Stephen Curry, considered one of the greatest NBA shooters of all time, owes a lot of this success to a unique practice regimen devised by his trainer, Brandon Payne.
Payne’s philosophy is focused on improving “neuromuscular” efficiency – training the connection between mind and body. One such novel workout requires Curry to wear a pair of military-grade strobe glasses that strobe at different speeds, impairing vision, while Curry dribbles a basketball with one hand and catches a tennis ball with the other. Take away that stressor on the senses during the game and Curry’s reaction times are faster.
Overloading the brain and body during practice and then contrasting it in order to get immediate feelings of improvement are what Payne does in his skill work with Curry.
As Diamond Leung, a journalist, wrote about Curry’s regime, he realized that there was a lesson in all this for him and us. Thanks to all the stimulation from our devices, we are already wearing strobe glasses and are in the midst of a struggle to focus on any single activity long enough to carry it out with imagination, verve and precision.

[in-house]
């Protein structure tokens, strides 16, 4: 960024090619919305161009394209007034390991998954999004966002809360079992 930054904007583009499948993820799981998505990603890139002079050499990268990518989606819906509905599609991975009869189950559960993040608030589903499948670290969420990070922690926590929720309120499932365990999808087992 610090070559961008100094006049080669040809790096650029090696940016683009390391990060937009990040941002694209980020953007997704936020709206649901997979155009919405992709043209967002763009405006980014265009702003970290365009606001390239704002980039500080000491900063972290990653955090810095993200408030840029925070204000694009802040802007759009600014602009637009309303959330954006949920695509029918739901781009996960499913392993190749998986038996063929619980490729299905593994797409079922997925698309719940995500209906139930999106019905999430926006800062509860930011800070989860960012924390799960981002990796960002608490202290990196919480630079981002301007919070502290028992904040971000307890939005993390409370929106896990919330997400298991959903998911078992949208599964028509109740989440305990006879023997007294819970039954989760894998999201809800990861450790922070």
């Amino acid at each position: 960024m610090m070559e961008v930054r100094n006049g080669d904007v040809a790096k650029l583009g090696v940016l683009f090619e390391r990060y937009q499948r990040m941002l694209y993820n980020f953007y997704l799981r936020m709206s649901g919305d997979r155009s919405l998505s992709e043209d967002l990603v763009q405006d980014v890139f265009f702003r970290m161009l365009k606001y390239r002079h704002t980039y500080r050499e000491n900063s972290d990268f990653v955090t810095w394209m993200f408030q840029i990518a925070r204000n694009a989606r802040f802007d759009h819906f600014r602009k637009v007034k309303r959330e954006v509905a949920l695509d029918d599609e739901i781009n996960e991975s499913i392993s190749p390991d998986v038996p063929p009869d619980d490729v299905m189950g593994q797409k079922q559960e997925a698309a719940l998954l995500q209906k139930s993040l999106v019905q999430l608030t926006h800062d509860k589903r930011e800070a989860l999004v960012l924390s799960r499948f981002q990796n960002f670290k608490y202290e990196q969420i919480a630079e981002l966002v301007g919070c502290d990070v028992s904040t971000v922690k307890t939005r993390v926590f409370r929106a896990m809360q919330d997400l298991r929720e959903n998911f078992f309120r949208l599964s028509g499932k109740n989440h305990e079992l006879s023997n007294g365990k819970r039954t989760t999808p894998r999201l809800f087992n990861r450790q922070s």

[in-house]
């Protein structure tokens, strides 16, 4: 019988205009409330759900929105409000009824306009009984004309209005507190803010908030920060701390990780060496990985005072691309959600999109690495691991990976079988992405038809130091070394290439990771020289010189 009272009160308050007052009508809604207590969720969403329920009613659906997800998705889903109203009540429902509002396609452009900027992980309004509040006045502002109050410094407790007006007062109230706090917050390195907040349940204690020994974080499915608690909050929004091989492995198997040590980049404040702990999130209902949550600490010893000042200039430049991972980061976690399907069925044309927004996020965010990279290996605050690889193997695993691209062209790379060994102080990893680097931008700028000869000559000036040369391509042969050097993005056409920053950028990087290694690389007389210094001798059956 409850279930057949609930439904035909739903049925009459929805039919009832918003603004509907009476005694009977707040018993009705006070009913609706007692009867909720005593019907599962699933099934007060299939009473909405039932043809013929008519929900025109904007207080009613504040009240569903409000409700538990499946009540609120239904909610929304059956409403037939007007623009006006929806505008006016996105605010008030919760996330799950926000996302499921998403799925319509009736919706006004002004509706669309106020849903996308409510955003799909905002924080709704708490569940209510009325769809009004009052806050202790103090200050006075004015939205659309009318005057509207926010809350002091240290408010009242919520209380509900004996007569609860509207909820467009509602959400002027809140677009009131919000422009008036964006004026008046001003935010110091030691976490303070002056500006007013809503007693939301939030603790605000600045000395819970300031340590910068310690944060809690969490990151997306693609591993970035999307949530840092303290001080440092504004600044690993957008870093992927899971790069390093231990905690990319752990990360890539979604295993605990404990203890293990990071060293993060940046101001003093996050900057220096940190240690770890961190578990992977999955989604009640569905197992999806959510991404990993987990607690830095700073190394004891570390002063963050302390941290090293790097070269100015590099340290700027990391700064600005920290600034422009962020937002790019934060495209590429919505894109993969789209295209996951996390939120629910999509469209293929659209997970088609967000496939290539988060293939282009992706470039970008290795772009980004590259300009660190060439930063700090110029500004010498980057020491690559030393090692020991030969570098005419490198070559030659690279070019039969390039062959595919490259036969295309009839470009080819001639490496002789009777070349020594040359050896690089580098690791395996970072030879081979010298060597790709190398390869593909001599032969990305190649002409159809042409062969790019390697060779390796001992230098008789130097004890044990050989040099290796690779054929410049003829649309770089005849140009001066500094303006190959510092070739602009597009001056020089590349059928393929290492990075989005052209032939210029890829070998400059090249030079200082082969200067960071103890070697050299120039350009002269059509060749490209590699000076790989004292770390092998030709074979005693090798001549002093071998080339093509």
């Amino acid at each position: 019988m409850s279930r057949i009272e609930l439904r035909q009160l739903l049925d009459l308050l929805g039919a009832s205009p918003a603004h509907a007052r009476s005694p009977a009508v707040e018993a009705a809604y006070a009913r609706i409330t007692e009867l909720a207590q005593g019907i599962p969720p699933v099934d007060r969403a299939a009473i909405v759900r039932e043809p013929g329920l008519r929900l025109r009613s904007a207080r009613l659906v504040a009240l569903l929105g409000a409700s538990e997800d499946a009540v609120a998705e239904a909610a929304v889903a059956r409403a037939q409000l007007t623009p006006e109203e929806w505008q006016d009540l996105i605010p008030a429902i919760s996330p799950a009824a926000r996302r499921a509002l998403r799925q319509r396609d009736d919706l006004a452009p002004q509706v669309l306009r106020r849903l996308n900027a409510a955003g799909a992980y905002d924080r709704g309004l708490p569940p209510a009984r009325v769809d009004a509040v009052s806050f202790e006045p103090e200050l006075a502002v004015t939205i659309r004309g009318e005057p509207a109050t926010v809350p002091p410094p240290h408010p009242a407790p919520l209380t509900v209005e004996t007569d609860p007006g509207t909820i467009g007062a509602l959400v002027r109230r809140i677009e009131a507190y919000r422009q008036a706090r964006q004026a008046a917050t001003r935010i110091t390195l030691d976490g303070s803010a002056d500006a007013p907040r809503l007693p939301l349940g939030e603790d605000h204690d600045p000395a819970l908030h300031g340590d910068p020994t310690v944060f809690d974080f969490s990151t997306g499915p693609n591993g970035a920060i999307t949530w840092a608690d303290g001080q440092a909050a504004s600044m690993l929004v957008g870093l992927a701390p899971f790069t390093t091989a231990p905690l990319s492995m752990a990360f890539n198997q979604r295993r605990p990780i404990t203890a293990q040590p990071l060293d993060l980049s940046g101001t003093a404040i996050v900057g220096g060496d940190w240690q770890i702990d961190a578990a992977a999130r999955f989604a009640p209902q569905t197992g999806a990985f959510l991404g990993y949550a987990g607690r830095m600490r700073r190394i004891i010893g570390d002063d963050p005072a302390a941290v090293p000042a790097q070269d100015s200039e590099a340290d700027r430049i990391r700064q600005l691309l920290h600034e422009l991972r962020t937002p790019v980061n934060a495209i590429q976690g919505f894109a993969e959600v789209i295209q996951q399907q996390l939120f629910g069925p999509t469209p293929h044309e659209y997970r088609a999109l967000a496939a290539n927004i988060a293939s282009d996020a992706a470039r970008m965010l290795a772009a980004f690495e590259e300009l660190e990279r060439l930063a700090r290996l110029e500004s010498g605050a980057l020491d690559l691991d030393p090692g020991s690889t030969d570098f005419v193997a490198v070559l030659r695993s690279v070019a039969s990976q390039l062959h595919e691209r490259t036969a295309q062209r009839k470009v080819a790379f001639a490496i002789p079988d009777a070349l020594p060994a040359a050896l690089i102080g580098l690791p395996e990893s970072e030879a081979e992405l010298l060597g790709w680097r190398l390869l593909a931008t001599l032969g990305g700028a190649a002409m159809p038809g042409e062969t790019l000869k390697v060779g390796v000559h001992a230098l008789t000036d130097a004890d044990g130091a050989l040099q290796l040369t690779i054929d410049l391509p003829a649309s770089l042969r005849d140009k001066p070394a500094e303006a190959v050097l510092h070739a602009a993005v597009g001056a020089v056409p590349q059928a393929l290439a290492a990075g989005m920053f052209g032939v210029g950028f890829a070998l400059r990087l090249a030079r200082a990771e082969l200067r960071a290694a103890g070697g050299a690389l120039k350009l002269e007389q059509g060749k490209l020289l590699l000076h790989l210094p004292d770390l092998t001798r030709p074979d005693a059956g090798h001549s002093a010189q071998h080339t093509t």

The Curry workout is perhaps the ultimate call for mindfulness.
When I’ve got something intricate to work on, I now tend to visit coffee shops with bad Wi-Fi. That forces me to keep working on the task at hand, even if I’m stuck for a little while. It also gives me a chance to peel back the project to first principles every now and then, and to do some sustained, free-form thinking about what I’m trying to accomplish… it’s hard to know when breakthroughs will happen. Getting rid of sensory overload doesn’t instantly guarantee success. But it improves the odds. – Diamond Leung
Source and thanks to: Mercury News article on Stephen Curry and Brandon Payne